The Polish Finance Ministry has been forced to backpedal, temporarily abandoning its controversial crypto tax policy, after widespread protests. What began with media reports, quickly escalated to online petitions and then actual protests in the capital city, Warsaw.
In a statement, Deputy Finance Minister Paweł Gruz was quoted as saying:
The Ministry of Finance has accepted the irrational effect of the PCC tax on cryptocurrencies… So far, the Ministry hasn’t done anything about the PCC, except for recognizing cryptocurrencies as property rights, which automatically means obligation to pay the civil law transactions tax.
The Ministry now says it will conduct more analysis before announcing its next move. Part of the reason for the public backlash was timing, with the taxation law being announced very soon before the end of the tax year. The law covered all income and gains related to any form of crypto, but also referred to trades, which would also be taxed even if losses were made.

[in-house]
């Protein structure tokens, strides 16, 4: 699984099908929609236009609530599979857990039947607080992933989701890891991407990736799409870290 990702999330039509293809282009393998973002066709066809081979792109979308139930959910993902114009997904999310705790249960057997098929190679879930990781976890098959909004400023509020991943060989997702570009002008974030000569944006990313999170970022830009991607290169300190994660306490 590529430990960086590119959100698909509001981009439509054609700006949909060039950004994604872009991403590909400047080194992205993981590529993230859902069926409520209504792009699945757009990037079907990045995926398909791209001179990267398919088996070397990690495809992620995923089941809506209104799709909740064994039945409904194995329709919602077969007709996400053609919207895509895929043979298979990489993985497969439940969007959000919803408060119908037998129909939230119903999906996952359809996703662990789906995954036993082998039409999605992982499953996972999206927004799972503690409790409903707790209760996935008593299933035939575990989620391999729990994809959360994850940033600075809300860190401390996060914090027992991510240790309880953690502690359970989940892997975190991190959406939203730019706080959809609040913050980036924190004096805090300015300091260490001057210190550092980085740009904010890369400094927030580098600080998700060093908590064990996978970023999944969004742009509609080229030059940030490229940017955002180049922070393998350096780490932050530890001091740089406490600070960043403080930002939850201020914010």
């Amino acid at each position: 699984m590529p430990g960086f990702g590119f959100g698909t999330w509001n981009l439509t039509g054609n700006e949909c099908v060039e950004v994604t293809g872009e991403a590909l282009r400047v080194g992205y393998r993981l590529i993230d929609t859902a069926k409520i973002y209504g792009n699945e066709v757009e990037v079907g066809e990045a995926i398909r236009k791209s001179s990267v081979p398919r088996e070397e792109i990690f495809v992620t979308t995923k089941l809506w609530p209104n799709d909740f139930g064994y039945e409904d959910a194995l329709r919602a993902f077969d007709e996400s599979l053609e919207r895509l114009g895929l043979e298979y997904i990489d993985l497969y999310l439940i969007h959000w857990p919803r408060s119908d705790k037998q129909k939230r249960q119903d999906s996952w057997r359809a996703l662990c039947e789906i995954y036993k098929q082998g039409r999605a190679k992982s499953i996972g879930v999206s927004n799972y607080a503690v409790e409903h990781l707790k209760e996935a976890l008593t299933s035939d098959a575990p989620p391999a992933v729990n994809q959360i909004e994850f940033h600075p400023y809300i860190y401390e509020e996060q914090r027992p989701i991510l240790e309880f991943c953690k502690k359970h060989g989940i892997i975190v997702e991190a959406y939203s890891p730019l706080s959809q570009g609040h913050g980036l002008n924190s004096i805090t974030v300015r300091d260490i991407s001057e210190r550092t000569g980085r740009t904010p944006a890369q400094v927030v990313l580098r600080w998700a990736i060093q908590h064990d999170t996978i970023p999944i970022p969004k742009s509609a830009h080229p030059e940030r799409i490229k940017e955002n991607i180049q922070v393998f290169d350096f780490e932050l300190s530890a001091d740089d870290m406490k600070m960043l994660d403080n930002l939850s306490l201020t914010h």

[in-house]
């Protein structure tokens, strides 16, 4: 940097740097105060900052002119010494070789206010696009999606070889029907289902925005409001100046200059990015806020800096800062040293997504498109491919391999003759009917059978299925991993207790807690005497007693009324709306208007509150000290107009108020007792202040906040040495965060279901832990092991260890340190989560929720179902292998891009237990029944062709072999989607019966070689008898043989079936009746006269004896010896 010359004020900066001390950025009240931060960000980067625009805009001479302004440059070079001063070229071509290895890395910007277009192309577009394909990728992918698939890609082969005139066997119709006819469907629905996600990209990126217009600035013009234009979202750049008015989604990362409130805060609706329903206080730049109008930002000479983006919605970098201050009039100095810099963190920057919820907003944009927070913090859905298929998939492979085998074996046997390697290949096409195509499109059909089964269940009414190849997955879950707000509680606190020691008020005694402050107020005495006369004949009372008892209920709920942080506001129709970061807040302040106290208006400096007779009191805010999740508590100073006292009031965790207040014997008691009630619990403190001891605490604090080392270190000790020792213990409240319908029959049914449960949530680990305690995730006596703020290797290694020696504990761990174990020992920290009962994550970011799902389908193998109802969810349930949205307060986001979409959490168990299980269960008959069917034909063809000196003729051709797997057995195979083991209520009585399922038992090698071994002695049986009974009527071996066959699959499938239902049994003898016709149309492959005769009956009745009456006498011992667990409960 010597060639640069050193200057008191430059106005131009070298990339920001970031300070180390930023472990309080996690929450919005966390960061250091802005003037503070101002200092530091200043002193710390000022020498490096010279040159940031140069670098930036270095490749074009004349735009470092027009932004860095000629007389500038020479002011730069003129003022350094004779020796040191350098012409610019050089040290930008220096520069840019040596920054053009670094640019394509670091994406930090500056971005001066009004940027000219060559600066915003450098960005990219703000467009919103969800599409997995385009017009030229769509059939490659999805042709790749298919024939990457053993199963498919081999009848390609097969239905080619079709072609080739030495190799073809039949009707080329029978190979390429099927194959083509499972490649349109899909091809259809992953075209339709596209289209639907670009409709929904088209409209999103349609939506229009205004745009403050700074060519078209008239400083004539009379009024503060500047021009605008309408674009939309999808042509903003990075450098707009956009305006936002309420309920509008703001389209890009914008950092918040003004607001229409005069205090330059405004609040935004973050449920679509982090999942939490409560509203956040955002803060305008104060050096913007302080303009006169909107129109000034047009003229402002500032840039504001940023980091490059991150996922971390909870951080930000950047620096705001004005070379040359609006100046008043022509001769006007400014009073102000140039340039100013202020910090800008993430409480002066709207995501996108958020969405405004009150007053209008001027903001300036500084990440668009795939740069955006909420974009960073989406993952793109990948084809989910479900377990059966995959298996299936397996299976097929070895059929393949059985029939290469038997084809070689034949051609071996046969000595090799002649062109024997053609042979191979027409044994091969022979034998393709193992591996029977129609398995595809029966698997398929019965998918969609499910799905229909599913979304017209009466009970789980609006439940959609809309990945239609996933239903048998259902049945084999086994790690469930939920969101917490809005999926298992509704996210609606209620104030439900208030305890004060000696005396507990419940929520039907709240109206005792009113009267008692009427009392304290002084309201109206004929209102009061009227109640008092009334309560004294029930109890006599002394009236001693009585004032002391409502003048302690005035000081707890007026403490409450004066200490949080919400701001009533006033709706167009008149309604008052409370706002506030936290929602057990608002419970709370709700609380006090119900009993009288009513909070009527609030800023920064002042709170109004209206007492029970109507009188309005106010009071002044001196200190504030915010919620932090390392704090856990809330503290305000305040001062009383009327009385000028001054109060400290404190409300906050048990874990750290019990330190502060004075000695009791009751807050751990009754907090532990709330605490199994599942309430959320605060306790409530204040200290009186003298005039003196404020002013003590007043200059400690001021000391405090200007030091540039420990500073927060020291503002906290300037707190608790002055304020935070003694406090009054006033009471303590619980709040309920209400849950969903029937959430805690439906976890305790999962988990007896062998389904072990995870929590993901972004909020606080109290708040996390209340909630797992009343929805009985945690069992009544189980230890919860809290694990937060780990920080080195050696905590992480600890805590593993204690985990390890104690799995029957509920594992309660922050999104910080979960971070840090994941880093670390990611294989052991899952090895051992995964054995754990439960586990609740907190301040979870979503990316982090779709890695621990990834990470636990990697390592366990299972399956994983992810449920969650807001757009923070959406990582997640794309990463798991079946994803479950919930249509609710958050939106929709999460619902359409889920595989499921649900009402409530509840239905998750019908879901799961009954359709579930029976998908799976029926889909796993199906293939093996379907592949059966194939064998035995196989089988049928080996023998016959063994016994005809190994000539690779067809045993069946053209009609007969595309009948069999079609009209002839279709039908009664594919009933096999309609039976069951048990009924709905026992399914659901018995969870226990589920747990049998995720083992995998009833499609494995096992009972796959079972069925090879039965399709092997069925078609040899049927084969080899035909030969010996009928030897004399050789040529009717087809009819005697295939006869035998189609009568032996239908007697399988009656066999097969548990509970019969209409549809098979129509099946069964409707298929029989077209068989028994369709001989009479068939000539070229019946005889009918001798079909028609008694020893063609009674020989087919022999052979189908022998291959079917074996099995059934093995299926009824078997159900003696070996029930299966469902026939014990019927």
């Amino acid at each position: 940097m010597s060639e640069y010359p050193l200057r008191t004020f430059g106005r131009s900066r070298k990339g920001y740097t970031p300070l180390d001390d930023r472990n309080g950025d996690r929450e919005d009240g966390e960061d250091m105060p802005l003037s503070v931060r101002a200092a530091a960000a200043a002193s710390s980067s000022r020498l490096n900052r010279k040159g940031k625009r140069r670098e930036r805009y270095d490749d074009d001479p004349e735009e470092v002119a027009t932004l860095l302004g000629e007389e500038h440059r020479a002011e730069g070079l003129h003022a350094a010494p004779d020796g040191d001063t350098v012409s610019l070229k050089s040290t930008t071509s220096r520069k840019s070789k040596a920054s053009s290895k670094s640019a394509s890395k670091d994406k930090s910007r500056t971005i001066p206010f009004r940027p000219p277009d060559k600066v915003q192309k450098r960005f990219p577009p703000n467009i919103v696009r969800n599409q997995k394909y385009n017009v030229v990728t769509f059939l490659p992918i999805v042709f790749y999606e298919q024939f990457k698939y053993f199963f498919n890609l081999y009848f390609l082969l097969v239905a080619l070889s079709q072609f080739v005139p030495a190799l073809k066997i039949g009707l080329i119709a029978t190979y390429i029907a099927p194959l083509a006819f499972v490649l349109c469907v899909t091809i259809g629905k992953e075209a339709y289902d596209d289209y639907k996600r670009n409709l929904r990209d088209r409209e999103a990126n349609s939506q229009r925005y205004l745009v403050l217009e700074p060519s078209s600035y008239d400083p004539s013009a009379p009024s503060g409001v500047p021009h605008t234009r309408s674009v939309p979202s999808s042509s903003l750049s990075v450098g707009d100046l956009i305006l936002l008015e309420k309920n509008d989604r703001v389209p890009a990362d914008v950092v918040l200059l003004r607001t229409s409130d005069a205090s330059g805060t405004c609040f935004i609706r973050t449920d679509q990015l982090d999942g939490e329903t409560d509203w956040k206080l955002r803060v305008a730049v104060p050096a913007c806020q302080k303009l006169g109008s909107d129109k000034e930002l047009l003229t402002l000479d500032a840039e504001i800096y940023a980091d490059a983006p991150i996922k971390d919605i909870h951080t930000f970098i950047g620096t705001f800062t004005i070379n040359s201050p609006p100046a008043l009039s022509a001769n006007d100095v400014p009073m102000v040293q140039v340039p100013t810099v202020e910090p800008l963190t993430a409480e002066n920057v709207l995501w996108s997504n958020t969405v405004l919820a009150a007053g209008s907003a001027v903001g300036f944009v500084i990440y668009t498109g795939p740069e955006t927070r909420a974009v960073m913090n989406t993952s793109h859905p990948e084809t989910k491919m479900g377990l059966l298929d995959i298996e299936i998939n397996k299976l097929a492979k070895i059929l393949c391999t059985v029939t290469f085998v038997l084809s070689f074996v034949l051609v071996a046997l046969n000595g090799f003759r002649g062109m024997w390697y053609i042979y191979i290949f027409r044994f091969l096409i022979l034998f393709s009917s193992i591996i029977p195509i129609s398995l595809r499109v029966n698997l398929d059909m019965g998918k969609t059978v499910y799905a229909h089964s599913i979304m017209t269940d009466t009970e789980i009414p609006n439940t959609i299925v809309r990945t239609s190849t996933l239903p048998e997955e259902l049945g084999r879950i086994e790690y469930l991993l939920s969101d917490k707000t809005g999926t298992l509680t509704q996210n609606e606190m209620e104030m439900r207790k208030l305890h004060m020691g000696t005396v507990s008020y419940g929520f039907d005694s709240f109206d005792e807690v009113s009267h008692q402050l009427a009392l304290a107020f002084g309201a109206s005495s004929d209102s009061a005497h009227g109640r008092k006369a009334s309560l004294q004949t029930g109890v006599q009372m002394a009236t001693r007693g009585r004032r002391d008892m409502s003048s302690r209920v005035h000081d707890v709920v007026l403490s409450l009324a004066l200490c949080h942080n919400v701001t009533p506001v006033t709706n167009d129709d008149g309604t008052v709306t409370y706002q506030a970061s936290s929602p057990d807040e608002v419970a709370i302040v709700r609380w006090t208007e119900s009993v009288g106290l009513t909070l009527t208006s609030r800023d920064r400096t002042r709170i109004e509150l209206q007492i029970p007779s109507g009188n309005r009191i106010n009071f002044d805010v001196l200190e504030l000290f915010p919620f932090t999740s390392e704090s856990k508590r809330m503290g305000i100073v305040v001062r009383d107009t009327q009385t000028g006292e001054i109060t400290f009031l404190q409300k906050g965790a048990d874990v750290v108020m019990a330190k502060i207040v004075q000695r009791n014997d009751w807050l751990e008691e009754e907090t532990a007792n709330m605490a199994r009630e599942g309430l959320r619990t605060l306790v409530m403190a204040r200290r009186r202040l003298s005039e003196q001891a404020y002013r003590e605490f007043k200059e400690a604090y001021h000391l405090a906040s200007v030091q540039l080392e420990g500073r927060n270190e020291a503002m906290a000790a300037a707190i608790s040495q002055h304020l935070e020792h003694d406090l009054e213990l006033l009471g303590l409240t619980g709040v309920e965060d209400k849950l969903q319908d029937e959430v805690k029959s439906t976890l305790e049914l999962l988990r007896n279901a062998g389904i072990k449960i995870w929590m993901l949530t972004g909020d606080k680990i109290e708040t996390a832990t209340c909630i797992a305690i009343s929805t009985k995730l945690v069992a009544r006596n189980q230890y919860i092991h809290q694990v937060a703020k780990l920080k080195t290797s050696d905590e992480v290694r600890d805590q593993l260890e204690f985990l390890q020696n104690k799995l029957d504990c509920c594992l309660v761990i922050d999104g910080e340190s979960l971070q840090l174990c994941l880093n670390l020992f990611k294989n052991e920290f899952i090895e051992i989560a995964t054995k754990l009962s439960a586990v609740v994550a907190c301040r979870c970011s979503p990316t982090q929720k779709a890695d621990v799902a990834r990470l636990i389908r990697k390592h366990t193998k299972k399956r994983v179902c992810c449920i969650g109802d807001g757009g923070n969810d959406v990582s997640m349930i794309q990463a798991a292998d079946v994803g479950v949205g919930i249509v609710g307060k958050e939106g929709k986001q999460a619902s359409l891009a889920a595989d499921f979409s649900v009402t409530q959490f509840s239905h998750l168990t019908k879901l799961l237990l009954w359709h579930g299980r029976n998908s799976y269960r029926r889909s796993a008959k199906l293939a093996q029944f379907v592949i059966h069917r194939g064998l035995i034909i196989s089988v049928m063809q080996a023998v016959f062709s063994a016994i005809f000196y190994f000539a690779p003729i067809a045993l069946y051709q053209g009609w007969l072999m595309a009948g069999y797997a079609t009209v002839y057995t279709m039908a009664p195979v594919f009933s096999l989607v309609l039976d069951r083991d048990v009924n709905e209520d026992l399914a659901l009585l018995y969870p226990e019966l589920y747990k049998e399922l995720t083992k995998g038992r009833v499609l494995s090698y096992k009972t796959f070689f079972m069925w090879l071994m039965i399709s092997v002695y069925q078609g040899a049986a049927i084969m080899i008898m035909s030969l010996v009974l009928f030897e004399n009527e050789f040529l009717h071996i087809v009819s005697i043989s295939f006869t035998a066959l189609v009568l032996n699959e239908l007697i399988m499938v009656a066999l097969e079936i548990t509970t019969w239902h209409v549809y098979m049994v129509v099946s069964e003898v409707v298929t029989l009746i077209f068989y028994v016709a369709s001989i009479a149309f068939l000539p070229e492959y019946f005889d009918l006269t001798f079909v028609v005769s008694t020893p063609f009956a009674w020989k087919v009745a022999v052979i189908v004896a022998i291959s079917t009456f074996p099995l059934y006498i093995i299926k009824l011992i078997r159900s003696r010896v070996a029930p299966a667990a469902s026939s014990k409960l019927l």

The other side of the coin though, is the perception that the Polish government have been taking aim at Bitcoin et al. over a long period of time. What began with a move to classify crypto in the same breath as money laundering and terrorist financing then moved on to the government using taxpayer money to promote anti-crypto propaganda on YouTube and printed publications within the country.
While the Finance Ministry are backing out of the regulation for the moment, it’s not all good news for those who were promptly compliant. Gruz said:
There will be no PCC tax on trading of cryptocurrencies before any final solutions are worked out, which will happen in no less than two years. However, we maintain the obligation to settle the personal income tax, while working on temporary solutions.
He went on to add that there would currently be no refunds offered to those who had already paid taxes on crypto trades and gains.
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